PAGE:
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Pandemic has led to a boom in old-school Airstream sales

Last June, Amy Geren bought a $42,000 Airstream trailer, sight unseen, from a dealer in Vermont. The 16-foot, 2020 Bambi floor model was the last one on the lot.

“And I could sell mine tomorrow for more than I paid for it,” says Geren, 49.

That may not be an exaggeration. Despite being forced to close for six weeks early in the pandemic, retail sales at Airstream dealerships jumped 22 percent in 2020, and demand is still on the rise. It’s “beyond anything we anticipated,” says Airstream chief executive Bob Wheeler.

The growing popularity of Airstreams is part of a surge in sales of all recreational vehicles during the coronavirus pandemic. RV shipments set records in November and December of last year, according to the RV Industry Association.

But Airstream, which will celebrate its 90th birthday this year, has found a new audience with its nostalgic cachet.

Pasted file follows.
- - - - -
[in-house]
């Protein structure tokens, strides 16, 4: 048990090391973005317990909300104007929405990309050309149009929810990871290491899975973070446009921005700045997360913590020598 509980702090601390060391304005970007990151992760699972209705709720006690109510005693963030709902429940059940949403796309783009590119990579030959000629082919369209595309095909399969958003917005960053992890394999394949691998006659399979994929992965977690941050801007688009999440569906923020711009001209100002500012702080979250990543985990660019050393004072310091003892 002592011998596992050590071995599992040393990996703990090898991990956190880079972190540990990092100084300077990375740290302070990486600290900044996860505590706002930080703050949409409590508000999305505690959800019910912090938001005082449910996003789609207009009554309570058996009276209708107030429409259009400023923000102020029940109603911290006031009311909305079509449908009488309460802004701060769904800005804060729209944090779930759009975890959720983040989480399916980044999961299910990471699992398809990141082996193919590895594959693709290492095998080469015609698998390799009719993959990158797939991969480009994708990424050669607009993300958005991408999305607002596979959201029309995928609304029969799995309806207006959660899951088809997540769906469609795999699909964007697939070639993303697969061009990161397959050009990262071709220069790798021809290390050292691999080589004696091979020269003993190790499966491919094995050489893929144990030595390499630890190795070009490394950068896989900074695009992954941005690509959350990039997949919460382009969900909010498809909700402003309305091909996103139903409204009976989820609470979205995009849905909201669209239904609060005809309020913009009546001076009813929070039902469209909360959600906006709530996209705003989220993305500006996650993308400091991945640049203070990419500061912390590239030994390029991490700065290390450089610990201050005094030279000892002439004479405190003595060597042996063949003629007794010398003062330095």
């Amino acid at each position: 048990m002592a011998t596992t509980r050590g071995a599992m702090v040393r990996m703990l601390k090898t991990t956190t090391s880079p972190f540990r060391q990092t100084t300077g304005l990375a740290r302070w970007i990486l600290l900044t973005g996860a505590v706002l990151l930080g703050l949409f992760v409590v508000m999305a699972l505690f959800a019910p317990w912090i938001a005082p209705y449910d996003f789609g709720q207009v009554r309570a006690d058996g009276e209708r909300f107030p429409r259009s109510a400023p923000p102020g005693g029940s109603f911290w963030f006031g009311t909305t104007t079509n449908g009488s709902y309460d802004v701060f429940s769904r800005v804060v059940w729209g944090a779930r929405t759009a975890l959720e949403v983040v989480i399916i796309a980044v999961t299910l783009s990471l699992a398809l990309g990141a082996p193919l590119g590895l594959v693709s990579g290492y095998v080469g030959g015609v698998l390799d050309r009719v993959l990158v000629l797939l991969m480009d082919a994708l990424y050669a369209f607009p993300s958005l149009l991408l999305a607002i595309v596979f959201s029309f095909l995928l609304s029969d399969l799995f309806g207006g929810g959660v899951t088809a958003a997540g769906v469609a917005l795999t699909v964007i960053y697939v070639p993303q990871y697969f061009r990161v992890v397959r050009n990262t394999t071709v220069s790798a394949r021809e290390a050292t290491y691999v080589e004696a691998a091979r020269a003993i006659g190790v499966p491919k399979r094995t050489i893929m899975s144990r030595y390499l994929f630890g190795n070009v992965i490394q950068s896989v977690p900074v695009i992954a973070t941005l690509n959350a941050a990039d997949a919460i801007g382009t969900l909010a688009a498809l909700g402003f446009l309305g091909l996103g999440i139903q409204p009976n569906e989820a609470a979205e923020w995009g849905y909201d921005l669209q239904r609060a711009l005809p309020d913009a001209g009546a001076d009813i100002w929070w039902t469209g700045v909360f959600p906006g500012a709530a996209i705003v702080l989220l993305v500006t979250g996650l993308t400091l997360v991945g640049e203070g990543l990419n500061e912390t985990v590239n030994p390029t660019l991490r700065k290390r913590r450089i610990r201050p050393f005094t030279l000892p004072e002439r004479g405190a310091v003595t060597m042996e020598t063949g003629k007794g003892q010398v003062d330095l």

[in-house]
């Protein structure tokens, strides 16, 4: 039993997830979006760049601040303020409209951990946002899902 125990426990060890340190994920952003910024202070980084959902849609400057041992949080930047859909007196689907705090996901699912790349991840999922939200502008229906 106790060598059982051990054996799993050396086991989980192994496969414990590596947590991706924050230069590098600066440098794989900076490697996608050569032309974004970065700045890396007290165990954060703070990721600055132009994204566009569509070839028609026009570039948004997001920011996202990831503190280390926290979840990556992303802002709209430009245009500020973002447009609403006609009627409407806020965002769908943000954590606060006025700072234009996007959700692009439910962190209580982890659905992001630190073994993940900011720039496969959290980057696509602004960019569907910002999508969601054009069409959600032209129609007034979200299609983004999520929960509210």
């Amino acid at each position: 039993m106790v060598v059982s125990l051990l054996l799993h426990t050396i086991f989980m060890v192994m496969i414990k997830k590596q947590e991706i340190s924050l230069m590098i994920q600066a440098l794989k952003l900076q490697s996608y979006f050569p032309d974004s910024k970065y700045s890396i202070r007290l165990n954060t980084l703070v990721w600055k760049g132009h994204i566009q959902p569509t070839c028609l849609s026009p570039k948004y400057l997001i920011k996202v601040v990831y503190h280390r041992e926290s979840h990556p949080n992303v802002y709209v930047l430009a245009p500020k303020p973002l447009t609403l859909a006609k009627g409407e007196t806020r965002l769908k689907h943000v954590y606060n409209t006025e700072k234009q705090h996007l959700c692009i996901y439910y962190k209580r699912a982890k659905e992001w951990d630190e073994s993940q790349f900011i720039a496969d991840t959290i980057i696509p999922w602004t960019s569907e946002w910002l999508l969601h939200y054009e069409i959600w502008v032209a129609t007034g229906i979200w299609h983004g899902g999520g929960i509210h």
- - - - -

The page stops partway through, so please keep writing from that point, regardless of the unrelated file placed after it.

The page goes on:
7:07 p.m.
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Mental health issues soared for young athletes during the pandemic — now they are talking about it

Mercedes Perez struggled to breathe. Her heart raced. Her right eye twitched.

Since that night in her bedroom, Perez estimates she has endured about 20 anxiety attacks. When she experienced anxiety in the past, cheerleading helped soften her nerves. But with high school sports around the country going on hold, Perez no longer had that outlet.

Around the country, high school athletes said they’ve experienced depression and anxiety since sports in their states were canceled — losing the structure, identity and stress relief they’ve relied on much of their lives. In response, high schools have taken extra measures to provide resources and combat the stigma. Many young athletes are now discussing their mental health for the first time.

“It’s not some awkward thing that comes up in conversation now,” Perez said. “If you walked up to somebody and was like, ‘I have really severe anxiety,’ they’d be like, ‘Oh that’s kind of weird.’ But now it’s like, ‘Oh, tell me about it.’ ”